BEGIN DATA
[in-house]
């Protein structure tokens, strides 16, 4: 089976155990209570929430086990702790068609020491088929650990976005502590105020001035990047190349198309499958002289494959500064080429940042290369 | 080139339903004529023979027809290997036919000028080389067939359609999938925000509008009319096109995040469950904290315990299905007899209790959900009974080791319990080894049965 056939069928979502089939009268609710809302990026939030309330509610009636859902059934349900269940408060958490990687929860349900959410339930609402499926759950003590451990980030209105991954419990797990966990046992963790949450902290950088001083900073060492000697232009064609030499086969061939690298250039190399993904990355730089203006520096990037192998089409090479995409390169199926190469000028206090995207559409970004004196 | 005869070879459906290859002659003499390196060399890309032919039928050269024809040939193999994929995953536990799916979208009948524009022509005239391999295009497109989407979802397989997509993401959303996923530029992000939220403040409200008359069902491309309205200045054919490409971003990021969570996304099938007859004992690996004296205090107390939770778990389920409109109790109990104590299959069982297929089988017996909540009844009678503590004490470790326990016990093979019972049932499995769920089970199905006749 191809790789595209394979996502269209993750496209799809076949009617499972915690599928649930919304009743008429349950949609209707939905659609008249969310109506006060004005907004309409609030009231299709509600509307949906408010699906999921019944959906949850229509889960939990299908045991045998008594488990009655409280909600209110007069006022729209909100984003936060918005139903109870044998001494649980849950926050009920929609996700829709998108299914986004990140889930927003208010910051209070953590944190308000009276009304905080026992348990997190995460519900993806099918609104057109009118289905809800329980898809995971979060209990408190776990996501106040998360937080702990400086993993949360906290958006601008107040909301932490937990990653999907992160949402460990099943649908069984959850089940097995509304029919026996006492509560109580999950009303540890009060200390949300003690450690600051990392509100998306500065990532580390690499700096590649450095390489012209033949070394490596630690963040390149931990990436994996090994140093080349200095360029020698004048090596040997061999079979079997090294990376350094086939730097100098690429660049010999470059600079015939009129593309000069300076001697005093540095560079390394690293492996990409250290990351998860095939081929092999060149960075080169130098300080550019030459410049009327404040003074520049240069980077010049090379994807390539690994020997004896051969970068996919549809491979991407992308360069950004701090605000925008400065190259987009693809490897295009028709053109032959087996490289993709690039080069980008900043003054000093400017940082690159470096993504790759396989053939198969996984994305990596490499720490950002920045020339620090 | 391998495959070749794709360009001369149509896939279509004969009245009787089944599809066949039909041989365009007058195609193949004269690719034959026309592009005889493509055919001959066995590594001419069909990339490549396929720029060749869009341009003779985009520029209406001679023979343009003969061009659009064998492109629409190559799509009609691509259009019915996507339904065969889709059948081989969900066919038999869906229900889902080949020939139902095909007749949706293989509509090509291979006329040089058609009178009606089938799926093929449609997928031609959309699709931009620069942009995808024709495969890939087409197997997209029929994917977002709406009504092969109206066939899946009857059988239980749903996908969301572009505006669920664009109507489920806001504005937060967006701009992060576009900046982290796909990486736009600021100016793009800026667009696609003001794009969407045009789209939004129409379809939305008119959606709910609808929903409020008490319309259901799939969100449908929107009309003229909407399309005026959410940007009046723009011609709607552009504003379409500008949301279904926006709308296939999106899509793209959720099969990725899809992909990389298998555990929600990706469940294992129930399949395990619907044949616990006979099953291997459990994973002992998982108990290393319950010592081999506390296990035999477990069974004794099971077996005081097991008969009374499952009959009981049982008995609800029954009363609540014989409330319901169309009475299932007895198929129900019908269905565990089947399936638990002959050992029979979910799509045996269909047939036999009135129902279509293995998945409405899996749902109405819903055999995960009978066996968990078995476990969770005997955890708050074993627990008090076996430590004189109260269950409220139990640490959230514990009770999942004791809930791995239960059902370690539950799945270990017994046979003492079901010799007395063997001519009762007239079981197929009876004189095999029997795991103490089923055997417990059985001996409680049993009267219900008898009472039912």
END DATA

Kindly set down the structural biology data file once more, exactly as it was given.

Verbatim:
[in-house]
């Protein structure tokens, strides 16, 4: 089976155990209570929430086990702790068609020491088929650990976005502590105020001035990047190349198309499958002289494959500064080429940042290369 | 080139339903004529023979027809290997036919000028080389067939359609999938925000509008009319096109995040469950904290315990299905007899209790959900009974080791319990080894049965 056939069928979502089939009268609710809302990026939030309330509610009636859902059934349900269940408060958490990687929860349900959410339930609402499926759950003590451990980030209105991954419990797990966990046992963790949450902290950088001083900073060492000697232009064609030499086969061939690298250039190399993904990355730089203006520096990037192998089409090479995409390169199926190469000028206090995207559409970004004196 | 005869070879459906290859002659003499390196060399890309032919039928050269024809040939193999994929995953536990799916979208009948524009022509005239391999295009497109989407979802397989997509993401959303996923530029992000939220403040409200008359069902491309309205200045054919490409971003990021969570996304099938007859004992690996004296205090107390939770778990389920409109109790109990104590299959069982297929089988017996909540009844009678503590004490470790326990016990093979019972049932499995769920089970199905006749 191809790789595209394979996502269209993750496209799809076949009617499972915690599928649930919304009743008429349950949609209707939905659609008249969310109506006060004005907004309409609030009231299709509600509307949906408010699906999921019944959906949850229509889960939990299908045991045998008594488990009655409280909600209110007069006022729209909100984003936060918005139903109870044998001494649980849950926050009920929609996700829709998108299914986004990140889930927003208010910051209070953590944190308000009276009304905080026992348990997190995460519900993806099918609104057109009118289905809800329980898809995971979060209990408190776990996501106040998360937080702990400086993993949360906290958006601008107040909301932490937990990653999907992160949402460990099943649908069984959850089940097995509304029919026996006492509560109580999950009303540890009060200390949300003690450690600051990392509100998306500065990532580390690499700096590649450095390489012209033949070394490596630690963040390149931990990436994996090994140093080349200095360029020698004048090596040997061999079979079997090294990376350094086939730097100098690429660049010999470059600079015939009129593309000069300076001697005093540095560079390394690293492996990409250290990351998860095939081929092999060149960075080169130098300080550019030459410049009327404040003074520049240069980077010049090379994807390539690994020997004896051969970068996919549809491979991407992308360069950004701090605000925008400065190259987009693809490897295009028709053109032959087996490289993709690039080069980008900043003054000093400017940082690159470096993504790759396989053939198969996984994305990596490499720490950002920045020339620090 | 391998495959070749794709360009001369149509896939279509004969009245009787089944599809066949039909041989365009007058195609193949004269690719034959026309592009005889493509055919001959066995590594001419069909990339490549396929720029060749869009341009003779985009520029209406001679023979343009003969061009659009064998492109629409190559799509009609691509259009019915996507339904065969889709059948081989969900066919038999869906229900889902080949020939139902095909007749949706293989509509090509291979006329040089058609009178009606089938799926093929449609997928031609959309699709931009620069942009995808024709495969890939087409197997997209029929994917977002709406009504092969109206066939899946009857059988239980749903996908969301572009505006669920664009109507489920806001504005937060967006701009992060576009900046982290796909990486736009600021100016793009800026667009696609003001794009969407045009789209939004129409379809939305008119959606709910609808929903409020008490319309259901799939969100449908929107009309003229909407399309005026959410940007009046723009011609709607552009504003379409500008949301279904926006709308296939999106899509793209959720099969990725899809992909990389298998555990929600990706469940294992129930399949395990619907044949616990006979099953291997459990994973002992998982108990290393319950010592081999506390296990035999477990069974004794099971077996005081097991008969009374499952009959009981049982008995609800029954009363609540014989409330319901169309009475299932007895198929129900019908269905565990089947399936638990002959050992029979979910799509045996269909047939036999009135129902279509293995998945409405899996749902109405819903055999995960009978066996968990078995476990969770005997955890708050074993627990008090076996430590004189109260269950409220139990640490959230514990009770999942004791809930791995239960059902370690539950799945270990017994046979003492079901010799007395063997001519009762007239079981197929009876004189095999029997795991103490089923055997417990059985001996409680049993009267219900008898009472039912």